Shale Oil Isn’t Saudi Arabia’s Only Nemesis
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It won’t be regional nemesis Iran, a resurgent Iraq or long-standing competitor Russia. The answer will be more prosaic: Even when overproduction ends, a stockpile surplus of more than 1 billion barrels built up since 2014 will remain, weighing on prices. Inventories will keep accumulating until the end of 2017, the International Energy Agency forecasts, and clearing the glut could take years.
Since it was unveiled in late 2014, Saudi Arabia’s strategy to bring the world’s oversupplied oil markets back into balance by squeezing competitors with lower prices has proved grueling, dragging crude down to less than $30 a barrel last month. While a gradual decline in U.S. production signals supply will stop growing, the second act of the process may prove the longest as stockpiles slowly contract.
For a historical precedent, Goldman Sachs Group Inc. points to the oil glut that developed in 1998 to 1999 as demand plunged in the wake of the Asian financial crisis. Crude prices kept falling even as the Organization of Petroleum Exporting Countries made output cuts in March and then June of 1998, slipping below $10 a barrel in London in December of that year. It wasn’t until stockpiles in developed economies started dropping in early 1999 that the recovery took shape.
Between late 2014, when developed-world stockpiles were at about average levels, and the end of this year, global inventories will have swelled by about 1.1 billion barrels, IEA data shows. Another 37 million will be added in 2017. Taking the agency’s projections for how quickly inventories will then fall, and estimates from Energy Aspects Ltd. that 290 million barrels will flow into China’s strategic reserves, it will take until 2021 to clear what’s accumulated.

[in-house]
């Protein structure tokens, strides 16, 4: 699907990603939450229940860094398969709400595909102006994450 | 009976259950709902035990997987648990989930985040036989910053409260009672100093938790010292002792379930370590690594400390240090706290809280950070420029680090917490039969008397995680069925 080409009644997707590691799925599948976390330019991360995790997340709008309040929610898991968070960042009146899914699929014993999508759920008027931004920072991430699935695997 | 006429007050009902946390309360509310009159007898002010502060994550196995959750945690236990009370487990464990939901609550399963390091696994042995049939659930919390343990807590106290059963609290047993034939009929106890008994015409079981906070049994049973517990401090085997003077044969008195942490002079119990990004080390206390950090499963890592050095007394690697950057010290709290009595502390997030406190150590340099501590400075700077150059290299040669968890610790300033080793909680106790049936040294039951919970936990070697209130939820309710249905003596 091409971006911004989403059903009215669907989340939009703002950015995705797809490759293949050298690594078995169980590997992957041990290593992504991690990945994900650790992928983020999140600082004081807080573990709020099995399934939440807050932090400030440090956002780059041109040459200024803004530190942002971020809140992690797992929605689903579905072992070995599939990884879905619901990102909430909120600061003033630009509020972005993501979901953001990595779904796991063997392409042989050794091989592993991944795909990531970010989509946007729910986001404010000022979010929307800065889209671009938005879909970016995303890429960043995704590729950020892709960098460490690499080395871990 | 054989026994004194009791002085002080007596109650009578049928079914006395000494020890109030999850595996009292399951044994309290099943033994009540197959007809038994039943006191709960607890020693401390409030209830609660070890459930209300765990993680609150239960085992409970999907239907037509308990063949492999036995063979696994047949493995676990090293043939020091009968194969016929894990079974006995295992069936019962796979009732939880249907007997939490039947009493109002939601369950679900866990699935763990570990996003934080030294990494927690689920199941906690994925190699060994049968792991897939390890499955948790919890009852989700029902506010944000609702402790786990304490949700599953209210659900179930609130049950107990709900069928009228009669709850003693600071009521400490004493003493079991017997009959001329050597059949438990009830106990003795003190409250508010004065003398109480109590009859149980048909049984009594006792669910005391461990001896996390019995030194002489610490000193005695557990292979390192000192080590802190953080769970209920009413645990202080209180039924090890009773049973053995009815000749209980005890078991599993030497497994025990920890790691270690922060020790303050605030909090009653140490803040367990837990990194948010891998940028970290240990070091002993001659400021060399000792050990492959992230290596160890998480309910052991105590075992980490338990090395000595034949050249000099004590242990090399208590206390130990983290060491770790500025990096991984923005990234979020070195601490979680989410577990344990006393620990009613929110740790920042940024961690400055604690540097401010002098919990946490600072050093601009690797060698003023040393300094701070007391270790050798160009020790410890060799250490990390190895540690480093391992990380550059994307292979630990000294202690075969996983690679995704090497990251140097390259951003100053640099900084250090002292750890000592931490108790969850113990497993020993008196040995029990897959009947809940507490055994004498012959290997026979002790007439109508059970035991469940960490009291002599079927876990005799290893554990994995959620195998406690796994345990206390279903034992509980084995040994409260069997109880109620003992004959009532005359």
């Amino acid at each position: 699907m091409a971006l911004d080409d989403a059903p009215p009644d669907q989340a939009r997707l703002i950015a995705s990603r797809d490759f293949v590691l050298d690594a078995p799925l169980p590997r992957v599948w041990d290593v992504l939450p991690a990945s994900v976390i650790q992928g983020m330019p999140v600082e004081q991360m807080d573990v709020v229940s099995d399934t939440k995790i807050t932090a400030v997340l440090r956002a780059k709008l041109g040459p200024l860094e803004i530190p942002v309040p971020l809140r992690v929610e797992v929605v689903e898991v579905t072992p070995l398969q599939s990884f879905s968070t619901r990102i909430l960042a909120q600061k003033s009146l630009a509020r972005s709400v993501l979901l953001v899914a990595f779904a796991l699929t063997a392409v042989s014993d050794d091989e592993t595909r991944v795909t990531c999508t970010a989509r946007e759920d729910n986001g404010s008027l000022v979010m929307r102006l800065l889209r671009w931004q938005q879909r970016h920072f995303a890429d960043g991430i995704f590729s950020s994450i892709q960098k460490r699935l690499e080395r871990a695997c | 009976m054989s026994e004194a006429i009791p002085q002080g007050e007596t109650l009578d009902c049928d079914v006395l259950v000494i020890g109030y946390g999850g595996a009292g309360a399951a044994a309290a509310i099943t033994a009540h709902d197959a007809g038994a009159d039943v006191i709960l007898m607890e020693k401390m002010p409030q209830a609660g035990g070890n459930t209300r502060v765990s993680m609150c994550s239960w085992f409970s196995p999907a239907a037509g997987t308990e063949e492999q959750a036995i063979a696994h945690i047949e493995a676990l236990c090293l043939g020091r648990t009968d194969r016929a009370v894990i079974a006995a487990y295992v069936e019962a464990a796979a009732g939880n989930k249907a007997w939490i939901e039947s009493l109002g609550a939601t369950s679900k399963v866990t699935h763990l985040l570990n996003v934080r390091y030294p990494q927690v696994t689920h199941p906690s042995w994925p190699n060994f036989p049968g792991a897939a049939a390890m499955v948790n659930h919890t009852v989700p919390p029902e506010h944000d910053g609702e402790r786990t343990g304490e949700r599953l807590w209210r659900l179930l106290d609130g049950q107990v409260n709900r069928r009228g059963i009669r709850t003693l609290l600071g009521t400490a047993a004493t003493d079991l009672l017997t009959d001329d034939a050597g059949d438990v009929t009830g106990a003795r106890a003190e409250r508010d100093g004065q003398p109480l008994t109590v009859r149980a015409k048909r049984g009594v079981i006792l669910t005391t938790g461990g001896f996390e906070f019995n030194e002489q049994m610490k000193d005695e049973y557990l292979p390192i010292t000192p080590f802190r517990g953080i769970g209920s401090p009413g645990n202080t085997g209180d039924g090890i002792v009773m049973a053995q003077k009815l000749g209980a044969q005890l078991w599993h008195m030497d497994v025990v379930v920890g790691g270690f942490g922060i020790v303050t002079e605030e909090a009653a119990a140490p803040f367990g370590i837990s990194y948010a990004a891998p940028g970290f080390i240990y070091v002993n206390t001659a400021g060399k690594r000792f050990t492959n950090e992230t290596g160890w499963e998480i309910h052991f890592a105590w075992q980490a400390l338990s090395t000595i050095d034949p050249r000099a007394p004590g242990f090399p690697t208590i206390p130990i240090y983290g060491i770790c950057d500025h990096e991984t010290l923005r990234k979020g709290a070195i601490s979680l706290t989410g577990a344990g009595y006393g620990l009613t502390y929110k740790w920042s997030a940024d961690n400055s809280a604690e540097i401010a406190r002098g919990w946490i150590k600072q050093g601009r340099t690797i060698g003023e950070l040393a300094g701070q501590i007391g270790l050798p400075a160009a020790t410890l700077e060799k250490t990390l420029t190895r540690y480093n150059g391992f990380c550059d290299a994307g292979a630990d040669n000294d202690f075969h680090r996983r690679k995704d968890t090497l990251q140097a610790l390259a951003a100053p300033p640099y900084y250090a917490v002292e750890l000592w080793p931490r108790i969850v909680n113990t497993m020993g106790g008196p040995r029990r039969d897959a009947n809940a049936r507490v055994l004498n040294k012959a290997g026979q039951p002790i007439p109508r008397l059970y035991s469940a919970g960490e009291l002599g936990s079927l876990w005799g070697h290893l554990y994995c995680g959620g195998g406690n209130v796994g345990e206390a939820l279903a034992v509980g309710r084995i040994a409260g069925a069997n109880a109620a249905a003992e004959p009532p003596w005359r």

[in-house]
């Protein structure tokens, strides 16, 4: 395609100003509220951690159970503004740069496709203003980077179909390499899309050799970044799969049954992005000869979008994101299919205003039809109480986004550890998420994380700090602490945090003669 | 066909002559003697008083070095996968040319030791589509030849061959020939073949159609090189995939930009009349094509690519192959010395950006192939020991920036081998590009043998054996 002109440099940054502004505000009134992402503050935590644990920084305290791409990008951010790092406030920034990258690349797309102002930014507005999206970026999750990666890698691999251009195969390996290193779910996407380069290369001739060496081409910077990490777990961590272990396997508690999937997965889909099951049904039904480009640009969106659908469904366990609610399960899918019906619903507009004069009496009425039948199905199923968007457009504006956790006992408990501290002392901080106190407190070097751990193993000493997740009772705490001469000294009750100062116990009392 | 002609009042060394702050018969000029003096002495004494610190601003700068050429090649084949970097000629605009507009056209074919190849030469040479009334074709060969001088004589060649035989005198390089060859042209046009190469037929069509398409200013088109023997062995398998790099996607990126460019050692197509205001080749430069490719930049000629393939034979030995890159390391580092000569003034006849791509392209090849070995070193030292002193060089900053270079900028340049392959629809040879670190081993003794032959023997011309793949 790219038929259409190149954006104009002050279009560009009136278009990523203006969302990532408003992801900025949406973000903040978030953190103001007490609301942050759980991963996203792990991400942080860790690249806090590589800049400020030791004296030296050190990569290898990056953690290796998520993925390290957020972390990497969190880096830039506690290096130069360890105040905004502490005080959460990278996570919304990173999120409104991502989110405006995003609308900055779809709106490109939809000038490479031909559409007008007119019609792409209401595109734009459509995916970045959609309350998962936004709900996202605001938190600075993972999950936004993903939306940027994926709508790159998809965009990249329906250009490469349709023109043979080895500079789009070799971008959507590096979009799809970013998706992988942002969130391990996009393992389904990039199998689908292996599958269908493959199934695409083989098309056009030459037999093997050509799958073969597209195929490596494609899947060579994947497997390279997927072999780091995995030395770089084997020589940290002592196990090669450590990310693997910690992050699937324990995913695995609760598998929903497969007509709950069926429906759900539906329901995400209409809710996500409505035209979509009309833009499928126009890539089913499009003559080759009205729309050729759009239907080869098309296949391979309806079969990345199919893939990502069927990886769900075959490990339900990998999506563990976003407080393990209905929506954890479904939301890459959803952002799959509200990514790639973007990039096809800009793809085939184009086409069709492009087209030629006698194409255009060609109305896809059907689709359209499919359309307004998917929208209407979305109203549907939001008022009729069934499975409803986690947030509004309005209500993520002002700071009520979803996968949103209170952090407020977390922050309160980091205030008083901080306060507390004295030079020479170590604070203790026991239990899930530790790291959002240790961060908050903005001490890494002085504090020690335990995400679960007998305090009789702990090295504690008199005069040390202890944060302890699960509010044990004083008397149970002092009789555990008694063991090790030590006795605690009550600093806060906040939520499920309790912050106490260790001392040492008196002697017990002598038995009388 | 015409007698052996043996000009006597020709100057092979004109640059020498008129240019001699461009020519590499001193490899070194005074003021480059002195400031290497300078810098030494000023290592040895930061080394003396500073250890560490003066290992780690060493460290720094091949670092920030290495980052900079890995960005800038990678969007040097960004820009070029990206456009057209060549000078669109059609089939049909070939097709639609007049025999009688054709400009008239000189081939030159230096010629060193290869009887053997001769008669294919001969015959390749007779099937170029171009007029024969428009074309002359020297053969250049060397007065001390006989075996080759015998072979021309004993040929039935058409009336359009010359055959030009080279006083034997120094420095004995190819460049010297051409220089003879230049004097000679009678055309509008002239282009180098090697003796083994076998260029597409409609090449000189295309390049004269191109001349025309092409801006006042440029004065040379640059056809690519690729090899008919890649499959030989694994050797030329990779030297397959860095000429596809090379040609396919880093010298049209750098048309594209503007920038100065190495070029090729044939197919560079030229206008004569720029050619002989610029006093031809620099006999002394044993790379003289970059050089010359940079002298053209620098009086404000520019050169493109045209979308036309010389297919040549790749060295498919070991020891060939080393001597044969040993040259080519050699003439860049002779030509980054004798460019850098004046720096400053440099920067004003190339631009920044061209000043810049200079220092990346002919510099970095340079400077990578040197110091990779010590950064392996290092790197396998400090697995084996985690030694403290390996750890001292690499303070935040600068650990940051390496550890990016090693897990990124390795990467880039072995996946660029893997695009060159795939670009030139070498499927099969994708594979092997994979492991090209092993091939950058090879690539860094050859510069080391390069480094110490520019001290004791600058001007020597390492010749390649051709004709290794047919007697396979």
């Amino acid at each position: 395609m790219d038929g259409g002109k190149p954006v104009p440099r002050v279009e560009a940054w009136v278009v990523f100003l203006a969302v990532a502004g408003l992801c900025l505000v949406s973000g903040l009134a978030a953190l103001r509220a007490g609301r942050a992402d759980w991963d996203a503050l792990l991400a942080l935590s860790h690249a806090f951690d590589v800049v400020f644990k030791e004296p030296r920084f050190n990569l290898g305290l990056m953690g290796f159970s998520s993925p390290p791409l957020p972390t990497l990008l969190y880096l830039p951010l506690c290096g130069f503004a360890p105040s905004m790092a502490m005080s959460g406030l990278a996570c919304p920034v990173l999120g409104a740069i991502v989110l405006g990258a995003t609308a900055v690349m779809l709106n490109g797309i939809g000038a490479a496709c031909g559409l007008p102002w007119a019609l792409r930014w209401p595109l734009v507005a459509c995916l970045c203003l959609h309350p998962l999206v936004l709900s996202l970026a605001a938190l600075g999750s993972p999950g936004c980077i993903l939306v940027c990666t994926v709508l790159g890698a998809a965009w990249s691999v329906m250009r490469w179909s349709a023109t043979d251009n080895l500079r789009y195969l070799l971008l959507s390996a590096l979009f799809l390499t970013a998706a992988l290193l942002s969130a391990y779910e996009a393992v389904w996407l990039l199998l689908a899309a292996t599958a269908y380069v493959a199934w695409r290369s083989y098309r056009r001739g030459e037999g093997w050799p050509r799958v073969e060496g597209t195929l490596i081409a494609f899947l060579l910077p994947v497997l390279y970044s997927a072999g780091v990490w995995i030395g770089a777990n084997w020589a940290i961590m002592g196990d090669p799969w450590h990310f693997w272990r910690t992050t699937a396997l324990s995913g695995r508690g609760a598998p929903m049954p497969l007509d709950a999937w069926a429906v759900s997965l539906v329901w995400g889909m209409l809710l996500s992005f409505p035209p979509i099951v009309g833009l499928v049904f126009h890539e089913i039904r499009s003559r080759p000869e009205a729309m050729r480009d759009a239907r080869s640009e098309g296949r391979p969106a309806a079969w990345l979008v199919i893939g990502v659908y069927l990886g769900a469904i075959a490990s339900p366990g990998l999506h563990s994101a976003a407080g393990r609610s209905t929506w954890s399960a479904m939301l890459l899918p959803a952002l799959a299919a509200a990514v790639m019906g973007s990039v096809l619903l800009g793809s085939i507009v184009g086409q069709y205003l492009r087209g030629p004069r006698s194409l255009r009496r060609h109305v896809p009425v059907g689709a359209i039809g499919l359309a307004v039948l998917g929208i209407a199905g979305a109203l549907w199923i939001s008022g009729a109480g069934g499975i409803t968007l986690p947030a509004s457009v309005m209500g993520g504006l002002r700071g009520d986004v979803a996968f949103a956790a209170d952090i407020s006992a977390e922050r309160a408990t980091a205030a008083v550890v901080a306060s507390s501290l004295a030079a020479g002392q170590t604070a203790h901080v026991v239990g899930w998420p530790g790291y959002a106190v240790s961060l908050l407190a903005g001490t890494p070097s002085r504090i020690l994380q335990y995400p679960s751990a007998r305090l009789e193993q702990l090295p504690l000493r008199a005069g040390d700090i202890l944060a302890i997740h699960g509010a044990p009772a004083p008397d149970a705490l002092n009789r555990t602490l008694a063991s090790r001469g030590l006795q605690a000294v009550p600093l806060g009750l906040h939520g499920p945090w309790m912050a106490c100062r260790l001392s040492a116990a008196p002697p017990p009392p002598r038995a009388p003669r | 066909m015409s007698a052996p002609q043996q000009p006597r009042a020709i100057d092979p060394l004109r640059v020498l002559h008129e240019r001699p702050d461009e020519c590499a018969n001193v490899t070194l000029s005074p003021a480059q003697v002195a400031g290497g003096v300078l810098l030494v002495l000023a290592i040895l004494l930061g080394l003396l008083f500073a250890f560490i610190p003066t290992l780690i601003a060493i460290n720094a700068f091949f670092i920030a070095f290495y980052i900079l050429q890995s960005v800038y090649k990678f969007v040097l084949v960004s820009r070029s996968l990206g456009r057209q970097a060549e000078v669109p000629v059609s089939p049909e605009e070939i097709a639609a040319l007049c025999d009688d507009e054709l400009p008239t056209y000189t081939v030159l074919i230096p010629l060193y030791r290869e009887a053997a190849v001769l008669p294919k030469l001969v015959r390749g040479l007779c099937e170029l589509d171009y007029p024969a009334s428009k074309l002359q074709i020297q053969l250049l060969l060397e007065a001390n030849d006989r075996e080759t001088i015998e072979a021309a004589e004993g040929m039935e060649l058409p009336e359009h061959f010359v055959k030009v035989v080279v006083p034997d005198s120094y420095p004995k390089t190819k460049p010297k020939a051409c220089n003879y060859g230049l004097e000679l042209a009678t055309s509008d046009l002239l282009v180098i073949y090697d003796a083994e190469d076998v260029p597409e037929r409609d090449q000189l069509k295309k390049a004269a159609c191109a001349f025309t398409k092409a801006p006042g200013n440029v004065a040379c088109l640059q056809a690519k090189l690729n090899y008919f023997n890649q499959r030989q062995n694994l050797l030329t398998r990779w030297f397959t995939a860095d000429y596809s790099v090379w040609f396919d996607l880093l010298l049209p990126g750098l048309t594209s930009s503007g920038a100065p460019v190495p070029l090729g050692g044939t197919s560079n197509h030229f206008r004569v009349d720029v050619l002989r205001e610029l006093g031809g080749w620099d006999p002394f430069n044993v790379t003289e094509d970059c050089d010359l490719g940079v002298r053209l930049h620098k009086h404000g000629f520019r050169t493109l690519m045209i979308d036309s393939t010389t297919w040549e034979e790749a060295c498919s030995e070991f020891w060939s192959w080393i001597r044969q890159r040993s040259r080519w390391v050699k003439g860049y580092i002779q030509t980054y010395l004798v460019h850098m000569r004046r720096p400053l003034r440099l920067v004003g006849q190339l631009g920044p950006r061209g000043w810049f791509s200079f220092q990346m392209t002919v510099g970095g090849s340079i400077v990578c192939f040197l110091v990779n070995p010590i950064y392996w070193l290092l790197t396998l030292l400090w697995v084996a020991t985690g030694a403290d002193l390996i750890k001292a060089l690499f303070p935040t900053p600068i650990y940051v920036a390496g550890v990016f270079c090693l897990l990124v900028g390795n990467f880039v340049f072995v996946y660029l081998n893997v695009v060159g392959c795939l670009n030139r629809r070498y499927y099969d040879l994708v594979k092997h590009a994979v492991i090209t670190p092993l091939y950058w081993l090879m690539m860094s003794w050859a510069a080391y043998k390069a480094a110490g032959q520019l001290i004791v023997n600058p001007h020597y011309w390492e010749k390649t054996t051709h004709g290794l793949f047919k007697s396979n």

The latest data from the American Petroleum Institute show the build-up in the U.S. is only getting bigger, with the nation’s crude stockpiles ballooning by 9.9 million barrels last week. West Texas Intermediate crude futures were little changed at $34.38 a barrel at 12:03 p.m. in New York.
“For the previous eight quarters to this one, we have had global implied stock-builds, so we have accumulated a lot of oil,” said Harry Tchilinguirian, head of commodity markets strategy at BNP Paribas SA in London. “It’s going to take a lot of time to work out that excess oil from the system.”
Inventories could erode as early as this summer because the decline in U.S. shale output will probably be steeper than is widely assumed, according to Vienna-based consultants JBC Energy GmbH, which predicts prices could rebound to $50 a barrel in June. Much of the surplus the IEA estimates accumulated in the fourth quarter of 2015 hasn’t actually appeared in storage, suggesting the excess is smaller than thought, Standard Chartered Plc says.
“The most likely explanation for the majority of the missing barrels is simply that they do not exist” and are the “result of underestimation of demand and overestimation of supply,” said Paul Horsnell, head of commodities research at Standard Chartered. “They imply that the global market will swing back into deficit well before consensus.”
Saudi Arabia repeated last week that it won’t speed up the re-balancing process by reducing its own supply. While the kingdom and some other OPEC members have agreed with Russia to freeze output at January levels, a coordinated cut is “not happening,” Saudi Oil Minister Ali al-Naimi said at the IHS CERAWeek conference in Houston on Feb. 23.
Inventories started to swell in 2014 as the wave of supply unleashed by the U.S. shale oil boom, coupled with other new output, outpaced growth in global oil demand by a factor of three. The pile-up continued in 2015 as OPEC members like Saudi Arabia and Iraq raised production to defend their share of world markets. Tanks are poised to fill even more as Iran — freed as of last month from international sanctions — pushes new exports into a market that’s already saturated.
“The market will have a hard time trading higher once supply and demand shift into a deficit as the inventory overhang will likely act as a drag until stock levels are normalized,” said Jeff Currie, head of commodities research at Goldman Sachs in New York.
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